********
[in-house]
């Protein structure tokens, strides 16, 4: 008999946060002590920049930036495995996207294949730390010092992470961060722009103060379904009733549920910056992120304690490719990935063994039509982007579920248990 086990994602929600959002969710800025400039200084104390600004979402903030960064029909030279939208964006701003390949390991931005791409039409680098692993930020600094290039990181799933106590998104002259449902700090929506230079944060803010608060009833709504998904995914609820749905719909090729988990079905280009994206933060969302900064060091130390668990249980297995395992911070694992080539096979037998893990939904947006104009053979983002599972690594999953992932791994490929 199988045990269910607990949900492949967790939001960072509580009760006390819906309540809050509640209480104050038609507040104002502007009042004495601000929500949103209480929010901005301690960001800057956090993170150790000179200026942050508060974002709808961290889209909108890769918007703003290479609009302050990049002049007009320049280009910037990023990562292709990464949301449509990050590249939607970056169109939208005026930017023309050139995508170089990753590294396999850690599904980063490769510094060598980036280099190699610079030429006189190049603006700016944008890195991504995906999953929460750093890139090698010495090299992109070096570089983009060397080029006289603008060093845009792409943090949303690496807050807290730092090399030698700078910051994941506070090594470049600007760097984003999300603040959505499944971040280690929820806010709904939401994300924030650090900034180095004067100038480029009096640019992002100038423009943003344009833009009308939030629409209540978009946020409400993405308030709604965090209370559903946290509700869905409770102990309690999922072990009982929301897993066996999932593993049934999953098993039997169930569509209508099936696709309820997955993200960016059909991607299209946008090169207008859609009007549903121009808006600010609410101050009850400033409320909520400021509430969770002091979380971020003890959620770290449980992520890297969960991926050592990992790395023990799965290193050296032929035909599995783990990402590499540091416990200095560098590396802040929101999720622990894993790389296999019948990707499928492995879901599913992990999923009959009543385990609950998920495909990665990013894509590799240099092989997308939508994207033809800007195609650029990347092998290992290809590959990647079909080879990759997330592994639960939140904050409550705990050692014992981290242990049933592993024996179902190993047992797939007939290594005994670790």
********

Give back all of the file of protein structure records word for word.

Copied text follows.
[in-house]
């Protein structure tokens, strides 16, 4: 008999946060002590920049930036495995996207294949730390010092992470961060722009103060379904009733549920910056992120304690490719990935063994039509982007579920248990 086990994602929600959002969710800025400039200084104390600004979402903030960064029909030279939208964006701003390949390991931005791409039409680098692993930020600094290039990181799933106590998104002259449902700090929506230079944060803010608060009833709504998904995914609820749905719909090729988990079905280009994206933060969302900064060091130390668990249980297995395992911070694992080539096979037998893990939904947006104009053979983002599972690594999953992932791994490929 199988045990269910607990949900492949967790939001960072509580009760006390819906309540809050509640209480104050038609507040104002502007009042004495601000929500949103209480929010901005301690960001800057956090993170150790000179200026942050508060974002709808961290889209909108890769918007703003290479609009302050990049002049007009320049280009910037990023990562292709990464949301449509990050590249939607970056169109939208005026930017023309050139995508170089990753590294396999850690599904980063490769510094060598980036280099190699610079030429006189190049603006700016944008890195991504995906999953929460750093890139090698010495090299992109070096570089983009060397080029006289603008060093845009792409943090949303690496807050807290730092090399030698700078910051994941506070090594470049600007760097984003999300603040959505499944971040280690929820806010709904939401994300924030650090900034180095004067100038480029009096640019992002100038423009943003344009833009009308939030629409209540978009946020409400993405308030709604965090209370559903946290509700869905409770102990309690999922072990009982929301897993066996999932593993049934999953098993039997169930569509209508099936696709309820997955993200960016059909991607299209946008090169207008859609009007549903121009808006600010609410101050009850400033409320909520400021509430969770002091979380971020003890959620770290449980992520890297969960991926050592990992790395023990799965290193050296032929035909599995783990990402590499540091416990200095560098590396802040929101999720622990894993790389296999019948990707499928492995879901599913992990999923009959009543385990609950998920495909990665990013894509590799240099092989997308939508994207033809800007195609650029990347092998290992290809590959990647079909080879990759997330592994639960939140904050409550705990050692014992981290242990049933592993024996179902190993047992797939007939290594005994670790």